a new song for an orphaned guitar

Praise him with the sounding of the trumpet,
    praise him with the harp and lyre,
 praise him with timbrel and dancing,
    praise him with the strings and pipe,
 praise him with the clash of cymbals,
    praise him with resounding cymbals.

Let everything that has breath praise the Lord. – Psalm 150

IMG_9472
Hans with my new classic

Today’s post is on the lighter side, prompting us all to remember what is beautiful and encouraging, hopefully a story that reminds us of light and life.

For me, that has always been – among other things – music. So I have a little story to share along with a very rough video.

If you read me often you already know I love the guitar. I have, over the years, added a few instruments to my collection and – more recently – a sweet little mandolin. A couple of years ago, however, we passed Rebekah’s small classical “parlor” guitar on to Naomi, and she has been making good use of it.

IMG_E9492The classical guitar deficit came up in conversation with our friend Hans, a skilled Luthier who plays with our Praise Team at WFPC (you may remember “Only the Maker Can Restore Can Restore Your Song – my post about his guitar rehabilitation business). Well, Hans decided to keep his eye out for an orphaned, compromised folk guitar so he could restore it for my use.

Eventually, this little gem found its way to Born Again Guitars. It was found, a few weeks after Hurricane Matthew, in the ruins of a flooded Baptist Church somewhere near Lumberton, before spending a year or so in limbo. Hans acquired it, dried it out, restored the wood, replaced a number of parts, and breathed fresh life into its grateful soul.

Tuesday afternoon I picked the instrument up and promised to make a short video for Hans, working the instrument through some of the basics.

Here it is, if you want to hear a short sampling of its sweet voice. Absolutely not a performance but a “running through its paces”, searching for its voice.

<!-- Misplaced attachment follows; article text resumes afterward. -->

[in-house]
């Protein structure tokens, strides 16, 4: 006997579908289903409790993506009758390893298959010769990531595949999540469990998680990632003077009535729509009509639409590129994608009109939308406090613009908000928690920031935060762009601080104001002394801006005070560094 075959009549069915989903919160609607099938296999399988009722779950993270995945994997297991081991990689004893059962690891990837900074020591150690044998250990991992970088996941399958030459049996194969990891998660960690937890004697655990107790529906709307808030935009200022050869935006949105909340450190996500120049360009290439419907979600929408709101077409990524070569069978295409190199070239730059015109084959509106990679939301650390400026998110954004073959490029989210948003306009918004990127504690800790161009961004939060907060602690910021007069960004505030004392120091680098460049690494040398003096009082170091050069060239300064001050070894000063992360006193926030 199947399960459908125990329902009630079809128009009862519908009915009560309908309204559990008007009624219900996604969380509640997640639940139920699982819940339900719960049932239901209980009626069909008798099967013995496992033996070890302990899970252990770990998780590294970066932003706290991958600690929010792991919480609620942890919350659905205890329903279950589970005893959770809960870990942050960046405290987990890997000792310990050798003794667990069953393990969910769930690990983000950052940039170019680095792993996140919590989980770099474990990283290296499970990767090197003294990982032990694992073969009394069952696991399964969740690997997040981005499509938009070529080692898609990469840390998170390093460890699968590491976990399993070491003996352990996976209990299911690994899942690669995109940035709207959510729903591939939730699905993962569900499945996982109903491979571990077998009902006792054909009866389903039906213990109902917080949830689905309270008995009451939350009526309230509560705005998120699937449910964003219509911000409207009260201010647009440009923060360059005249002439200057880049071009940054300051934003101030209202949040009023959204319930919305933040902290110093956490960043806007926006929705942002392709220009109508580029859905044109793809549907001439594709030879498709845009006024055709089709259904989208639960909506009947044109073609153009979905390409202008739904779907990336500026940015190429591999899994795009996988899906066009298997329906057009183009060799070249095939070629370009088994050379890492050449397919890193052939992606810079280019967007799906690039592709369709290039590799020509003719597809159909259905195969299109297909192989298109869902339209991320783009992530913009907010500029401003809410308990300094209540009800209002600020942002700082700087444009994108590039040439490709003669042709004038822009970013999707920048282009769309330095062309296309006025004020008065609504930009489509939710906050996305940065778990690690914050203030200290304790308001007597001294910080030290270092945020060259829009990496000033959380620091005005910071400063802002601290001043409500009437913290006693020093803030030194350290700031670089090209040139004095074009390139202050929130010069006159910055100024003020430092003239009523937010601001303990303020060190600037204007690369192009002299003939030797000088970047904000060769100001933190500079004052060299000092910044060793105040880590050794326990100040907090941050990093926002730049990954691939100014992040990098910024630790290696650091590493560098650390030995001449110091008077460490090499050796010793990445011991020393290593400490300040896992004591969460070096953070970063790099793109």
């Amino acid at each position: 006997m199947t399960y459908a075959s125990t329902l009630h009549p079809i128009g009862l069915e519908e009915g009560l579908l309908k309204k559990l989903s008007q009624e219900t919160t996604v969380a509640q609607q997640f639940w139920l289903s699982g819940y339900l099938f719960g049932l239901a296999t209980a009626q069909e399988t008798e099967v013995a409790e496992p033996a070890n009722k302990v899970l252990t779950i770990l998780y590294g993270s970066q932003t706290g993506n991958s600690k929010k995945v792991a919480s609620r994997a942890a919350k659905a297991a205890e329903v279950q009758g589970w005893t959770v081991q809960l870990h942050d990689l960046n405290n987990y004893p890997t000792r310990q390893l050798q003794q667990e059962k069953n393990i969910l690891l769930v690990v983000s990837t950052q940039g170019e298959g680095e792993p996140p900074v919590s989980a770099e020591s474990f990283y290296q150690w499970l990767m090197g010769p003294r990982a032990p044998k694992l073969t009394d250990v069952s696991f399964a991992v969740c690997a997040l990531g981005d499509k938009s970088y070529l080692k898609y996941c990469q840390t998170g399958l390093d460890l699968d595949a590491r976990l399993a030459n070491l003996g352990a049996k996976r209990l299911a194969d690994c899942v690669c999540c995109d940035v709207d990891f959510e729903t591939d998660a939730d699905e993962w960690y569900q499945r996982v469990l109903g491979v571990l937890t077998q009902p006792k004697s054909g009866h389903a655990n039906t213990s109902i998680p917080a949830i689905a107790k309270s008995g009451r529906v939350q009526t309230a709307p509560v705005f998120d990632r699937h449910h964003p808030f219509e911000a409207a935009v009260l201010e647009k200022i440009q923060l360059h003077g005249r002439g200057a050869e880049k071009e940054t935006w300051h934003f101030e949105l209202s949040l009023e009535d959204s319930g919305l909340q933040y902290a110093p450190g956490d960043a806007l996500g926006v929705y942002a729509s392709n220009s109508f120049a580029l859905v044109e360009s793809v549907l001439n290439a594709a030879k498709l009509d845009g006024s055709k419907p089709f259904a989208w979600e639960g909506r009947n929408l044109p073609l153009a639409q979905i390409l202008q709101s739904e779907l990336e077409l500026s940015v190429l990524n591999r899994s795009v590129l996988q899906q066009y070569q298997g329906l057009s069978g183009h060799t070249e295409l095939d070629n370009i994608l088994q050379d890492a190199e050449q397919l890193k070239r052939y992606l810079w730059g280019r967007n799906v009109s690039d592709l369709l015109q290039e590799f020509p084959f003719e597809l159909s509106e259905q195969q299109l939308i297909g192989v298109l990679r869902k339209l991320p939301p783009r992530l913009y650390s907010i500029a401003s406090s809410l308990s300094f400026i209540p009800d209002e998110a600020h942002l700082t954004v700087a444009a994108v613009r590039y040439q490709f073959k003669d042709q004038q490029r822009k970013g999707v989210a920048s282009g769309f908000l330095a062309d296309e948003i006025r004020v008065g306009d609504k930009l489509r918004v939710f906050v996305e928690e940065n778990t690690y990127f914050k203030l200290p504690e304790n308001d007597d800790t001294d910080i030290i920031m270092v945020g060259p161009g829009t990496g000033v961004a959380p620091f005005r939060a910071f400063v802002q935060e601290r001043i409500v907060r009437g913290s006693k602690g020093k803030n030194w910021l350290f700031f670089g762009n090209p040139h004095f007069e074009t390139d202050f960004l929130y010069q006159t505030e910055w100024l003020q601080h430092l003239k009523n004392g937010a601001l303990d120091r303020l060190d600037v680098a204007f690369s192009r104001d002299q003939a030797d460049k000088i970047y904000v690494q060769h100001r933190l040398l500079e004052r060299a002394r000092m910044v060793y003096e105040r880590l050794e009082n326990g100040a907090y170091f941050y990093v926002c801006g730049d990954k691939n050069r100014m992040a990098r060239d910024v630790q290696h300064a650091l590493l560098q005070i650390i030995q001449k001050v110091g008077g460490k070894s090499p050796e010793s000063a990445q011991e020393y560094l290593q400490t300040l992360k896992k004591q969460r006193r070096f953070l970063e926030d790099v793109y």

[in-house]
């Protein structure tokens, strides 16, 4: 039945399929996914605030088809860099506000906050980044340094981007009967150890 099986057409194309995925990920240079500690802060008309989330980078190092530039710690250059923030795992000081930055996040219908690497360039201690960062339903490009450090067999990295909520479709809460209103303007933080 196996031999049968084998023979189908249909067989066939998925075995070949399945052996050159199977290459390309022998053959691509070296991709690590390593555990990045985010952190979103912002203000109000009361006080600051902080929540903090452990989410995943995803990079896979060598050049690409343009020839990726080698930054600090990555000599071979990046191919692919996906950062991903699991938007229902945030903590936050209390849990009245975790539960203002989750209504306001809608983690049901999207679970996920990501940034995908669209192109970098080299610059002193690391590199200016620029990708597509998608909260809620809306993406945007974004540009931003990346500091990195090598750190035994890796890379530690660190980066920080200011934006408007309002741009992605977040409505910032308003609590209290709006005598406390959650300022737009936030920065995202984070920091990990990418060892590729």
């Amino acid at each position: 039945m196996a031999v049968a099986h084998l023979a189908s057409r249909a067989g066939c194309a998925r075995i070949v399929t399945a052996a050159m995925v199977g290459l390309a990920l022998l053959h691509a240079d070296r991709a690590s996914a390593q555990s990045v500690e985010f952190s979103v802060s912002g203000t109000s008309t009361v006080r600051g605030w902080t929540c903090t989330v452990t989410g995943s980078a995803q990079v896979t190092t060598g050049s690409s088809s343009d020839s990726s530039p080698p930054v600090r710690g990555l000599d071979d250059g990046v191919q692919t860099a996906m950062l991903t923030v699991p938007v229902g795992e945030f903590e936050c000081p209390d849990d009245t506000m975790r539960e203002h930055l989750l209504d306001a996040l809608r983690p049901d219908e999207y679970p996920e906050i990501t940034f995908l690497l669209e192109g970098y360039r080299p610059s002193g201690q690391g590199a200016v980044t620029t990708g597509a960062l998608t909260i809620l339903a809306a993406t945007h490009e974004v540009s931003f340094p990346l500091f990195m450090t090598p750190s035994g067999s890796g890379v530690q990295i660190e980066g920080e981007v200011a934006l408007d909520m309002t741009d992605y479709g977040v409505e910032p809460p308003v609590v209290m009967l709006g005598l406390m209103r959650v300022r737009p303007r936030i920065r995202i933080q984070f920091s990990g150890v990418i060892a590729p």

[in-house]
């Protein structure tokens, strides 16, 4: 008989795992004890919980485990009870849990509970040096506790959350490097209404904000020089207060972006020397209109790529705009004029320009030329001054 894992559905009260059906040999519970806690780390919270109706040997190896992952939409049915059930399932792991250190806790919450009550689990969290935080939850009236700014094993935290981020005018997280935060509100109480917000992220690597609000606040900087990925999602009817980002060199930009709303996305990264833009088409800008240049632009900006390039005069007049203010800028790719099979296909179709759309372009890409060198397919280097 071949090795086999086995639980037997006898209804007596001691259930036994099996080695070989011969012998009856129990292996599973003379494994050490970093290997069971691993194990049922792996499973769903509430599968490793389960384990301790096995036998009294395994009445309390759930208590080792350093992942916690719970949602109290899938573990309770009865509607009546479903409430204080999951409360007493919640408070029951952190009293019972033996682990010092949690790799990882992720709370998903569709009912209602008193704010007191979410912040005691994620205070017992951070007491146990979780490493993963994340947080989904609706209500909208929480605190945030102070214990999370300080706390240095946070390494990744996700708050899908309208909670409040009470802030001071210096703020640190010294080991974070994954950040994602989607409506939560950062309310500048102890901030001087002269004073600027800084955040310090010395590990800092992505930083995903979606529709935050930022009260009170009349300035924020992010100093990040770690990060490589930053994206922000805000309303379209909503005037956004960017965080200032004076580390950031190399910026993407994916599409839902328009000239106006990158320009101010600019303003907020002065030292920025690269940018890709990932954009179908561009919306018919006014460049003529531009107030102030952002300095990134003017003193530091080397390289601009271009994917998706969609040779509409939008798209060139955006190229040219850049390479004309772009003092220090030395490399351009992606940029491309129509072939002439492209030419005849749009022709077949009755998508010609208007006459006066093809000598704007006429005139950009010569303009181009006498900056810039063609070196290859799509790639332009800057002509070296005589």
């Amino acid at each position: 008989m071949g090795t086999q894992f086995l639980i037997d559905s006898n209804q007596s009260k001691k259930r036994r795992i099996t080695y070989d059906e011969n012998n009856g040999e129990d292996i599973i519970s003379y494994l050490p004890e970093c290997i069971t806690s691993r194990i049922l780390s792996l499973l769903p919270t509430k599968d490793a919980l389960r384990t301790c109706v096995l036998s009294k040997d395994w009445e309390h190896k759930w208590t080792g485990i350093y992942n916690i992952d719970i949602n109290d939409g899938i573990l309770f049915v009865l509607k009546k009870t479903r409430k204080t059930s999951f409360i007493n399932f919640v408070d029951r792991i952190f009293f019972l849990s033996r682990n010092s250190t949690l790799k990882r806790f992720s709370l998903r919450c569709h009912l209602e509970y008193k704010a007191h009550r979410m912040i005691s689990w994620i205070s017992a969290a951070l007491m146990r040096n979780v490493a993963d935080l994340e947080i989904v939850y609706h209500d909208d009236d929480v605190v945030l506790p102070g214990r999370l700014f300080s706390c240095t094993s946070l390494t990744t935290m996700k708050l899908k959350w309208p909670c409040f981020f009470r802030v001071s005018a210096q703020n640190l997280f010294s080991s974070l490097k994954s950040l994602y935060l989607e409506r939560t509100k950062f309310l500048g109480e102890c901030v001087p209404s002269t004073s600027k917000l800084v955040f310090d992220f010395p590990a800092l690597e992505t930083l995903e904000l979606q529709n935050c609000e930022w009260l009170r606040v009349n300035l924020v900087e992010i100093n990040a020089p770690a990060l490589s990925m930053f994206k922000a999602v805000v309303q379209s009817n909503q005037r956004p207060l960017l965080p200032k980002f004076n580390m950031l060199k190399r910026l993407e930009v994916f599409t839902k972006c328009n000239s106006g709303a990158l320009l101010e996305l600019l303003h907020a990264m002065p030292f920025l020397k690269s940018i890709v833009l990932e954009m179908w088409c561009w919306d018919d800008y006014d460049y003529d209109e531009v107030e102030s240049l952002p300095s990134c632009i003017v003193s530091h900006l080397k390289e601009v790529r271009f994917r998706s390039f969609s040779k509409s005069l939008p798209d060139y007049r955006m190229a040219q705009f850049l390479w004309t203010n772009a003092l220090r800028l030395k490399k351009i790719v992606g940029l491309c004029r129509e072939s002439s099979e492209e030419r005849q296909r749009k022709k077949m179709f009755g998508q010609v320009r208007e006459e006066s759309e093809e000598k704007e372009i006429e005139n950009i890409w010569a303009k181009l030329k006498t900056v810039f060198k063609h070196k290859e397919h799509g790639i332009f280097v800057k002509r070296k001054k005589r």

IMG_9470I believe music is possible once again for this orphaned instrument. Just as it is for all of us who are willing to let the Maker restore us, breathe life into our souls, and teach us how to sing a new song.

Because Jesus is my song, and because he lives – DEREK

faith music photogrpahy

derekmaul View All →

Derek has published seven books in the past decade (you can find them at https://www.amazon.com/Derek-Maul/e/B001JS9WC4), and there’s always something new in the works.

Before becoming a full-time writer, Derek taught public school in Florida for eighteen years, including cutting-edge work with autistic children. He holds bachelor’s degrees in psychology and education from Stetson University and the University of West Florida.

Derek is active in teaching at his church: adult Sunday school, and a men’s Bible study/spiritual formation group. He enjoys the outdoors, traveling, photography, reading, cooking, playing guitar, and golf.

1 Comment Leave a comment

  1. Karen Jones
    Your guitar story reminds me of a poem my mother loved

    ‘Twas battered and scarred,
    And the auctioneer thought it
    hardly worth his while
    To waste his time on the old violin,
    but he held it up with a smile.

    “What am I bid, good people”, he cried,
    “Who starts the bidding for me?”
    “One dollar, one dollar, Do I hear two?”
    “Two dollars, who makes it three?”
    “Three dollars once, three dollars twice, going for three,”

    But, No,
    From the room far back a gray bearded man
    Came forward and picked up the bow,
    Then wiping the dust from the old violin
    And tightening up the strings,
    He played a melody, pure and sweet
    As sweet as the angel sings.

    The music ceased and the auctioneer
    With a voice that was quiet and low,
    Said “What now am I bid for this old violin?”
    As he held it aloft with its’ bow.
    “One thousand, one thousand, Do I hear two?”
    “Two thousand, Who makes it three?”
    “Three thousand once, three thousand twice,
    Going and gone”, said he.

    The audience cheered,
    But some of them cried,
    “We just don’t understand.”
    “What changed its’ worth?”
    Swift came the reply.
    “The Touch of the Masters Hand.”

    “And many a man with life out of tune
    All battered and bruised with sin
    Is auctioned cheap to a thoughtless crowd
    Much like that old violin
    A mess of pottage, a glass of wine,
    A game and he travels on.
    He is going once, he is going twice,
    He is going and almost gone.

    But the Master comes,
    And the foolish crowd never can quite understand,
    The worth of a soul and the change that is wrought
    By the Touch of the Masters’ Hand.
    – Myra Brooks Welch

    Like

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